Coronavirus testing at Ben-Gurion International Airport Feb, 28, 2021. (Flash90/Yossi Aloni) (Flash90/Yossi Aloni)
coronavirus testing

Evidence from sewage reveals resilience of last year’s coronavirus killer, indicating a possible outbreak of Delta or another variant this summer.

By Brian Blum, Israel21c

Just when we thought we were out of the Covid woods, researchers at the Ben-Gurion University of the Negev are sounding the alarm.

Omicron, the variant that evolved to be somewhat less deadly than previous Covid flavors, may burn itself out in the next couple of months. Omicron and its sub-variants (BA.2, BA.3, BA.4, BA.5 and presumably more on the way) have been so contagious that the previous big bad – Delta – was thought to be wiped out.

Not quite, argue biotech engineering Prof. Ariel Kushmaro and researcher Karin Yaniv in a paper published in the peer-reviewed journal Science of the Total Environment.

They say that Delta has just been waiting for an opportunity to come rushing back in once Omicron is over.

Their distressing prediction comes from monitoring sewage in Beersheba, where BGU is located, from December 2021 to January 2022. Wastewater gives indications of where the coronavirus is active, even as people are testing less.

Kushmaro’s team developed sensitive arrays that can differentiate between variants in sewage. A model built with Prof. Rony Granek revealed the potential resilience of last year’s Covid killer.

“Of course, there are a lot of factors involved, but our model indicates there could be another outbreak of Delta or another coronavirus variant this summer,” warns Kushmaro, whose research was supported by the BGU Coronavirus Challenge and the Israeli Ministry of Health.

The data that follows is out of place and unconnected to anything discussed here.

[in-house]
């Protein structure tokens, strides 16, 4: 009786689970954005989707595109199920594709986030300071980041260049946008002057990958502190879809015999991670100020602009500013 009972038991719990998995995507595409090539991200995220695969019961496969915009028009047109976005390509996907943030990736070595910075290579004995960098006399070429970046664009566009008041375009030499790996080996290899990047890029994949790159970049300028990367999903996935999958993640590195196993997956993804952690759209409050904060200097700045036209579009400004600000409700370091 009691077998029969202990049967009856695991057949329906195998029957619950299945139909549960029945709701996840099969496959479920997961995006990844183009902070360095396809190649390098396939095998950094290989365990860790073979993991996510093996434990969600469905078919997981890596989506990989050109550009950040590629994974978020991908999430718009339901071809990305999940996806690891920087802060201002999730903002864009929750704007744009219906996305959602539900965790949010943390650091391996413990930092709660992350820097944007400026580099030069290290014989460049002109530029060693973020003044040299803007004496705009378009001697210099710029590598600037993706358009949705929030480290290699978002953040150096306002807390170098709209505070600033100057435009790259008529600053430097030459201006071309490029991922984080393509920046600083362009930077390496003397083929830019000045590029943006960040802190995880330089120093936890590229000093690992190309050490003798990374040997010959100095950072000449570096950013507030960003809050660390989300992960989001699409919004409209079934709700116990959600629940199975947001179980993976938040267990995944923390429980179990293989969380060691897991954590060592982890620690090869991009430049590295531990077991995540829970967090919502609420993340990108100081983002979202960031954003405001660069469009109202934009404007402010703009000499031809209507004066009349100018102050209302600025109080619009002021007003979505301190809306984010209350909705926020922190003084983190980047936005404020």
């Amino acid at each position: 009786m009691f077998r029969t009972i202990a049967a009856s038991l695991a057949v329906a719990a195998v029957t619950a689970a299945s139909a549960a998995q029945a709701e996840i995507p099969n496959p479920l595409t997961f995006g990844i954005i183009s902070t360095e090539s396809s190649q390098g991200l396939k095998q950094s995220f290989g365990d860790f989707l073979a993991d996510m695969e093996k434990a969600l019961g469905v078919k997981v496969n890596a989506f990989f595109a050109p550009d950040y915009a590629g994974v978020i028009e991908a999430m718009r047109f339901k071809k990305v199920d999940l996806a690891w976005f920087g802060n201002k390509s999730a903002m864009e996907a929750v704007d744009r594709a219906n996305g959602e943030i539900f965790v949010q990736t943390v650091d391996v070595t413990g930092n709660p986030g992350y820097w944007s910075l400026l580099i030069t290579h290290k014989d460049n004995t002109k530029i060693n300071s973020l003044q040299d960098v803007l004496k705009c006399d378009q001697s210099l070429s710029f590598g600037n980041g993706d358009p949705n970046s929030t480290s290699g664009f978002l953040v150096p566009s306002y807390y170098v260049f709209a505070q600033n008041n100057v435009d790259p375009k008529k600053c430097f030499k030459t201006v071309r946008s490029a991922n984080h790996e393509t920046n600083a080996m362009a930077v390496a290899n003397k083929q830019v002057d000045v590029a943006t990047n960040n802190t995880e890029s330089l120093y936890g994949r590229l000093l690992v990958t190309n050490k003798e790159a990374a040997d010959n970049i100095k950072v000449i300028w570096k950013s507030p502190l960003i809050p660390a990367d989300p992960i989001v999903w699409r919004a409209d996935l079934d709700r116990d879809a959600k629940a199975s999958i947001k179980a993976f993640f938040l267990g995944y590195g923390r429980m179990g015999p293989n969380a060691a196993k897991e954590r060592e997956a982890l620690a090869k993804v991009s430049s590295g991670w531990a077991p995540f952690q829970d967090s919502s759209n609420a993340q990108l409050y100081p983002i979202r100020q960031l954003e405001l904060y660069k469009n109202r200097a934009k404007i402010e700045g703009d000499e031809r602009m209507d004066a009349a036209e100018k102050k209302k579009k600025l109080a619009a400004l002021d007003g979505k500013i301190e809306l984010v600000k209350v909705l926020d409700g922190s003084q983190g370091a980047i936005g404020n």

A separate team at the university has been part of SAVE (“SARS CoV-2 Assessment of Viral Evolution”), an early detection group associated with the U.S. National Institutes of Health.

Dr. Anthony Fauci, director of the U.S. National Institute of Allergy and Infectious Diseases and chief medical advisor to U.S. President Joe Biden, praised BGU Prof. Tomer Hertz and his team for their work on SAVE.

Hertz recently co-authored a paper in Nature reviewing the coordinated efforts of SAVE and its importance for assessing the implications of Covid-19 variants. Hertz and his students “have been generating monthly rankings of SARS-CoV-2 variants based on predictions of their escape from antibodies.” Hertz is also part of a working group that is analyzing T-cell mediated immune pressure on the virus.

Fauci wrote to Hertz that he appreciates “the critical contributions you and your team have made during the ongoing COVID-19 pandemic. Your research has been incredibly important to the fast-paced pandemic response and has supported public health efforts around the world.”

“I recognize that developing the tools and data needed to enable a rapid response to COVID-19 has required a strong work ethic and resilience, and that you have made incredible progress despite many unprecedented obstacles,” he added.

The SAVE methodology serves as a template for the response against rapidly evolving pathogens and may be useful in combating future pandemics. Will that be enough to stop the next post-Omicron variant or a return of Delta?